For example, if your company is a one man plumber, you can’t have appointments changing all the time because there is only one person to send to customers’ homes. If your company has 50 plumbers on staff, though, it isn’t a big deal to change who goes where because chances are someone will be available. If customers come to you, the same thing applies. If you are a one man doctor’s office, you need to keep appointments fairly strictly. If you have five doctors and plenty of patients, it doesn’t matter as much. It is important to look at your business and what you can handle.

The most important part is to create a policy that you can realistically support. If you find yourself providing bad service as a result of this liberal policy, you should definitely change it.

Giving Back (and Getting) Testimonials

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The other day I sent in a testimonial to Jean MacDonald at SmileOnMyMac (they wrote a guest post about their terrific email newsletters here) about my experience using a program they make called PDFpen.

I’ve had a very positive experience using the software over the last month or so and wanted to send in a testimonial reflecting my experience. The next day, Jean replied back thanking me for my testimonial, telling me it was published on their web site, and also telling about something she tries to do.

What Jean tries to do (and what I try to do as well) is let companies know when they do an exceptionally good job (either by providing great customer service or by offering a great product), usually by sending in a testimonial or positive comment. She labeled it as “giving back.” As a marketing person, Jean appreciates getting testimonials and wants to help other companies as well. I look it at basically the same way; it’s great for your “customer service karma” per say. The testimonial I sent in, while obviously quite positive, was pretty simple – it didn’t take me more than two or three minutes to write and was easy to send in. When I enjoy using a product or service, it’s my pleasure to send in a testimonial and say positive things about the company.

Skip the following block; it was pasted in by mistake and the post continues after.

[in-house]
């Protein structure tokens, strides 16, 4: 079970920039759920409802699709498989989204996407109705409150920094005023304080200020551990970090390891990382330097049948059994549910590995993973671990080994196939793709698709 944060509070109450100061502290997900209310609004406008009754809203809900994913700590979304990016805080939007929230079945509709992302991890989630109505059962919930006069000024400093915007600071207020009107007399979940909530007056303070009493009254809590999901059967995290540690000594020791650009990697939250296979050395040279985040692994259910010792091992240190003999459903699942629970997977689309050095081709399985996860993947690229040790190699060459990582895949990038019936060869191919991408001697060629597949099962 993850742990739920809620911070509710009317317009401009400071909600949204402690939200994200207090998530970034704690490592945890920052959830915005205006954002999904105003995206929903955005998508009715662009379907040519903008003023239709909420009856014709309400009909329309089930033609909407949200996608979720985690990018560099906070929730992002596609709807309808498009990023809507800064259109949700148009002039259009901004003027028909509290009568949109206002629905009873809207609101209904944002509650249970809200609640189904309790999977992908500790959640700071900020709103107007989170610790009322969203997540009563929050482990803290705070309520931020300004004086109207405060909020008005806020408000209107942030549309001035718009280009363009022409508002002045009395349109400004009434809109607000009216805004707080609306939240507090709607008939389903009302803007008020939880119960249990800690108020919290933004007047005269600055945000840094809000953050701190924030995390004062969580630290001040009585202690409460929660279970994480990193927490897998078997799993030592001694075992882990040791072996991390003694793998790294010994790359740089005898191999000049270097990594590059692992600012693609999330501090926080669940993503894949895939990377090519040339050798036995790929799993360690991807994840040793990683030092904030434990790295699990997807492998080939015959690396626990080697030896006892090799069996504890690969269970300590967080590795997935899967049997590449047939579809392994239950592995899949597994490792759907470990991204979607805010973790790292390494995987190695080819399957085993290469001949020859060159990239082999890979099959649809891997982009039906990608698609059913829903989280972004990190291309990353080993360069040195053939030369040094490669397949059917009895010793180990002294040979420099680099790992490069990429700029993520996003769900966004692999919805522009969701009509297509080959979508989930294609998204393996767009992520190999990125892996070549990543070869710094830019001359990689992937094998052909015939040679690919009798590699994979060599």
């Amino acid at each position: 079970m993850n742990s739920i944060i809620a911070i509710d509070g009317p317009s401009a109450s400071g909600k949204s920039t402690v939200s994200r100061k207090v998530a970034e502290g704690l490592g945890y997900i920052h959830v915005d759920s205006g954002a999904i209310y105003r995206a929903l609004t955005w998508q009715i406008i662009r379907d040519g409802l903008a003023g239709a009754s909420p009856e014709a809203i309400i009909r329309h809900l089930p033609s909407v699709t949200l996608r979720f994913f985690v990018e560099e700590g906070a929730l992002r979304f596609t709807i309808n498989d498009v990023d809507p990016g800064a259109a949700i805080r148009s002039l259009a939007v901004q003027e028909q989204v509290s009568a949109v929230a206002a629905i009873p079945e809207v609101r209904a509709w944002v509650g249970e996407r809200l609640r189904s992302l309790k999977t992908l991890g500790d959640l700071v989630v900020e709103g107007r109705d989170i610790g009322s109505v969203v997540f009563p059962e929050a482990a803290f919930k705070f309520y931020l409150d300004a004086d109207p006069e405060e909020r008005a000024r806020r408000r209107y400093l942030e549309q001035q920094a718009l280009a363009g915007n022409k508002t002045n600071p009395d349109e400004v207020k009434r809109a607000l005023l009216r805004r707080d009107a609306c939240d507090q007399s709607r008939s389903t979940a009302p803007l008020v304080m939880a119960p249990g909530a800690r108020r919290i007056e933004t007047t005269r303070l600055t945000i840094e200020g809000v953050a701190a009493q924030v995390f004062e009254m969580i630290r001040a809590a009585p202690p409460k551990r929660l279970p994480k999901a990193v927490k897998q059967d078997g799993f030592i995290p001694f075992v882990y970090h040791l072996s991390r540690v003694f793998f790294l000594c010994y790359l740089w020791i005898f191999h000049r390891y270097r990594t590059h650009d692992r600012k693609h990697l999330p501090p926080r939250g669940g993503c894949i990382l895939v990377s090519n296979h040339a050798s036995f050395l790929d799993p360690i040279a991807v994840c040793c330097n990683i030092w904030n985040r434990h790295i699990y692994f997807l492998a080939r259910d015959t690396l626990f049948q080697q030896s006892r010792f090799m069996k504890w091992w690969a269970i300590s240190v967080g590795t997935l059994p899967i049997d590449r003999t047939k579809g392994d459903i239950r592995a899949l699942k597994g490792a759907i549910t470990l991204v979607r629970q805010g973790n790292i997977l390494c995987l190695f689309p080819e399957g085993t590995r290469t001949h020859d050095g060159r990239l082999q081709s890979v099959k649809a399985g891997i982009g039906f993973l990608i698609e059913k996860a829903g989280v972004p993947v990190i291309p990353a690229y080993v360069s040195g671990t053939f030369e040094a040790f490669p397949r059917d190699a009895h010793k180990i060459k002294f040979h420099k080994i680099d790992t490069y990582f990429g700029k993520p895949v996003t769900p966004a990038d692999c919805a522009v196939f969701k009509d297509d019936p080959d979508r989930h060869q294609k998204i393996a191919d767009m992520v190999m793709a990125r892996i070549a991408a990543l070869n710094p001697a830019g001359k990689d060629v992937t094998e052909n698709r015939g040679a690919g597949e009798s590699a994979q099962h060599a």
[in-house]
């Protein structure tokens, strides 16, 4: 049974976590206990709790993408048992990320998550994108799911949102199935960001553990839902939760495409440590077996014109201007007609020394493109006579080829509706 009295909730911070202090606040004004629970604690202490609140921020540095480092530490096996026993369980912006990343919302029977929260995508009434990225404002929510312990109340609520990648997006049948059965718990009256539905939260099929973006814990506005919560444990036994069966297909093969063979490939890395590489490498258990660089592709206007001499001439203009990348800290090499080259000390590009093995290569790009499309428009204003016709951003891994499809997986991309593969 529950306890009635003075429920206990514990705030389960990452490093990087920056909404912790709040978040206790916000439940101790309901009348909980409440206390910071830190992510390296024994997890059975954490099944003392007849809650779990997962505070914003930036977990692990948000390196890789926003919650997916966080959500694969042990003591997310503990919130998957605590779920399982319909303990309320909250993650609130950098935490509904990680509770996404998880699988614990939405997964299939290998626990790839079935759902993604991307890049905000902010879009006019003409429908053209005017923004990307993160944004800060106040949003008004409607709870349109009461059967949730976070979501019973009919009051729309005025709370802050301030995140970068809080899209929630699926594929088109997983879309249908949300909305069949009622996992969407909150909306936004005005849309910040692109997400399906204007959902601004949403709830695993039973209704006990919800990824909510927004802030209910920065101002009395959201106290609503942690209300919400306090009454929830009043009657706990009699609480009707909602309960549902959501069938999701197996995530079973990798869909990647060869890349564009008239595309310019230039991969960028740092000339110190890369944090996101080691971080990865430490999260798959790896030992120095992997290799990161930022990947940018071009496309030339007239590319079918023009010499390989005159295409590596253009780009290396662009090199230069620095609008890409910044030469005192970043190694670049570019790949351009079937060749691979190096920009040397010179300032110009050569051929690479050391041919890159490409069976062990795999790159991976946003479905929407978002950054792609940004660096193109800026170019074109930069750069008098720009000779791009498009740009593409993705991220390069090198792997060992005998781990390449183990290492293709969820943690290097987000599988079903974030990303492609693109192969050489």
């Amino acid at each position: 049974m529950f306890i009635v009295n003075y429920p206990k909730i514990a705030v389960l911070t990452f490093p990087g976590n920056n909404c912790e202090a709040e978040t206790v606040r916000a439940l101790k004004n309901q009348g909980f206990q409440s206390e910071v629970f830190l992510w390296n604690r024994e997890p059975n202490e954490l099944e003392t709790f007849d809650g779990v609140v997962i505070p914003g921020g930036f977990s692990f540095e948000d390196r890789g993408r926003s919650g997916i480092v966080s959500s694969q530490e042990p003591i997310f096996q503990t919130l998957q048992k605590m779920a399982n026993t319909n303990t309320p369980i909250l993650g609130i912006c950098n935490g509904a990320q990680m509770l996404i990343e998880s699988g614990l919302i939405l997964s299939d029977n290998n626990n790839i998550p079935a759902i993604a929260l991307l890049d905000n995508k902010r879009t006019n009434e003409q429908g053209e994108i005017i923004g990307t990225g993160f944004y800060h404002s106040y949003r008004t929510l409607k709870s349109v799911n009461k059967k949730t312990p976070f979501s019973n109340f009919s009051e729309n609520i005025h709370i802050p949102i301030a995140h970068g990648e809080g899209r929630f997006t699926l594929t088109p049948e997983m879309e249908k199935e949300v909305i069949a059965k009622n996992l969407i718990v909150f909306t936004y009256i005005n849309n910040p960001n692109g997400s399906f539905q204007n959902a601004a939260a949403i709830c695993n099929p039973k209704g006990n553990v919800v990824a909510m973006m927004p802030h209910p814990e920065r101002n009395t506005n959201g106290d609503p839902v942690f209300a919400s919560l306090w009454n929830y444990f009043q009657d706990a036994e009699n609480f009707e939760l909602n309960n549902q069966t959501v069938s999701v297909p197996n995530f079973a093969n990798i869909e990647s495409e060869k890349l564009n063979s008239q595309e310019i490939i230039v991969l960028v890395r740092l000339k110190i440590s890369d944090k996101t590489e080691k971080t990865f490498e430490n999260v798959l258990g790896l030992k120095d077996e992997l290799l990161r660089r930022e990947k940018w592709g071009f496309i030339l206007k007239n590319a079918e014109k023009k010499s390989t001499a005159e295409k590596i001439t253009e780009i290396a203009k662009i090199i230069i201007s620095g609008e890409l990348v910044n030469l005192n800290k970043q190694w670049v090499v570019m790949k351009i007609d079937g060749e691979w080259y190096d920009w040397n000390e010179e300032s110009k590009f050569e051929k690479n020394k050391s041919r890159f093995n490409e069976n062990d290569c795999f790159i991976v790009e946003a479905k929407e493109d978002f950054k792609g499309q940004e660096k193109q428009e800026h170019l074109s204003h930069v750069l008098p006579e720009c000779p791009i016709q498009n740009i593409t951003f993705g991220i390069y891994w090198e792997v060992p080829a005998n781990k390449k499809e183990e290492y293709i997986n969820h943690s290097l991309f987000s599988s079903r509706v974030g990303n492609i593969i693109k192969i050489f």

The best thing that a company that wants more testimonials can do is to make the process easy. (That assumes you already have a great product or service worth writing a testimonial about.) Have a simple way to submit testimonials (either using a form or by listing a particular person to send the testimonials to), acknowledge the person sending the testimonials, and publish the testimonials. If the customers are being thanked and the testimonials are being published, they are a lot more likely to take time to write testimonials and send them in.

Of course, another great way to get testimonials (at least if you believe in “customer service karma”) is to send testimonials in to the companies you have great experiences with. Even if sending in the testimonials don’t help you immediately (like making the process easier does), it certainly can’t hurt.

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When Hired, Schedule Reviews